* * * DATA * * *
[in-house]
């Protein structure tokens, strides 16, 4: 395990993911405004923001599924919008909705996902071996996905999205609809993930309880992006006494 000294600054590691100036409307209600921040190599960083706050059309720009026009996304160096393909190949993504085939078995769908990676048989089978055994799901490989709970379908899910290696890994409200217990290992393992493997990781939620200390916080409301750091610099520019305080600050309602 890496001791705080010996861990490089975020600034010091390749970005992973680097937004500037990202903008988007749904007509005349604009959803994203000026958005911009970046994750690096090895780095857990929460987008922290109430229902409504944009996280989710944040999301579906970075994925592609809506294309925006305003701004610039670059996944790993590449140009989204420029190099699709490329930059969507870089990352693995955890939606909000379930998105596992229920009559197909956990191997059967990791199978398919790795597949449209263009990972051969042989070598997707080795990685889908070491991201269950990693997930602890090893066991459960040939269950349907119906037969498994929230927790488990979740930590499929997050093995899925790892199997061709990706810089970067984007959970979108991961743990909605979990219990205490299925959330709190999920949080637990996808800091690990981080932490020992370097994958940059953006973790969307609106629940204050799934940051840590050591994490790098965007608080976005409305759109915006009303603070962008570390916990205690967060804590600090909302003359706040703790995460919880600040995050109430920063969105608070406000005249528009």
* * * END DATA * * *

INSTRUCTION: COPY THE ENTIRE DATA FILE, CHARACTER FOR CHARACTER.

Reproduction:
[in-house]
């Protein structure tokens, strides 16, 4: 395990993911405004923001599924919008909705996902071996996905999205609809993930309880992006006494 000294600054590691100036409307209600921040190599960083706050059309720009026009996304160096393909190949993504085939078995769908990676048989089978055994799901490989709970379908899910290696890994409200217990290992393992493997990781939620200390916080409301750091610099520019305080600050309602 890496001791705080010996861990490089975020600034010091390749970005992973680097937004500037990202903008988007749904007509005349604009959803994203000026958005911009970046994750690096090895780095857990929460987008922290109430229902409504944009996280989710944040999301579906970075994925592609809506294309925006305003701004610039670059996944790993590449140009989204420029190099699709490329930059969507870089990352693995955890939606909000379930998105596992229920009559197909956990191997059967990791199978398919790795597949449209263009990972051969042989070598997707080795990685889908070491991201269950990693997930602890090893066991459960040939269950349907119906037969498994929230927790488990979740930590499929997050093995899925790892199997061709990706810089970067984007959970979108991961743990909605979990219990205490299925959330709190999920949080637990996808800091690990981080932490020992370097994958940059953006973790969307609106629940204050799934940051840590050591994490790098965007608080976005409305759109915006009303603070962008570390916990205690967060804590600090909302003359706040703790995460919880600040995050109430920063969105608070406000005249528009």